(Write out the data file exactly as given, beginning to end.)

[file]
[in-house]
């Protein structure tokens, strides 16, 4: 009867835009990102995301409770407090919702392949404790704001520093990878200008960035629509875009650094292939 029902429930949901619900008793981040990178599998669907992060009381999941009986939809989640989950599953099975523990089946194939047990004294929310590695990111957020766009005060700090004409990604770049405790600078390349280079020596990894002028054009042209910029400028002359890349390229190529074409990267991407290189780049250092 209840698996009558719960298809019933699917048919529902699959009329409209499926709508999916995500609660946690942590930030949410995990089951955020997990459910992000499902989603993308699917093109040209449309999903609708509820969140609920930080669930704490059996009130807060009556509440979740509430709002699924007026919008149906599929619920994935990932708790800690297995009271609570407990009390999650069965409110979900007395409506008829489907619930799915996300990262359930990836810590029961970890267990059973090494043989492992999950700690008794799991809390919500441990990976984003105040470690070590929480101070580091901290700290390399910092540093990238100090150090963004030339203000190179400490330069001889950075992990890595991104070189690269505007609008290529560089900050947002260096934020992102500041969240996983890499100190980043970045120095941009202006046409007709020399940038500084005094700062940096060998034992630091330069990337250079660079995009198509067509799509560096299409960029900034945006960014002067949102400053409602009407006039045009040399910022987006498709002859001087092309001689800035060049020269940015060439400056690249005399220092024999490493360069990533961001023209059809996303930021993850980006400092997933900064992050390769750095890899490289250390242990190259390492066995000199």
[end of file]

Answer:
[in-house]
């Protein structure tokens, strides 16, 4: 009867835009990102995301409770407090919702392949404790704001520093990878200008960035629509875009650094292939 029902429930949901619900008793981040990178599998669907992060009381999941009986939809989640989950599953099975523990089946194939047990004294929310590695990111957020766009005060700090004409990604770049405790600078390349280079020596990894002028054009042209910029400028002359890349390229190529074409990267991407290189780049250092 209840698996009558719960298809019933699917048919529902699959009329409209499926709508999916995500609660946690942590930030949410995990089951955020997990459910992000499902989603993308699917093109040209449309999903609708509820969140609920930080669930704490059996009130807060009556509440979740509430709002699924007026919008149906599929619920994935990932708790800690297995009271609570407990009390999650069965409110979900007395409506008829489907619930799915996300990262359930990836810590029961970890267990059973090494043989492992999950700690008794799991809390919500441990990976984003105040470690070590929480101070580091901290700290390399910092540093990238100090150090963004030339203000190179400490330069001889950075992990890595991104070189690269505007609008290529560089900050947002260096934020992102500041969240996983890499100190980043970045120095941009202006046409007709020399940038500084005094700062940096060998034992630091330069990337250079660079995009198509067509799509560096299409960029900034945006960014002067949102400053409602009407006039045009040399910022987006498709002859001087092309001689800035060049020269940015060439400056690249005399220092024999490493360069990533961001023209059809996303930021993850980006400092997933900064992050390769750095890899490289250390242990190259390492066995000199």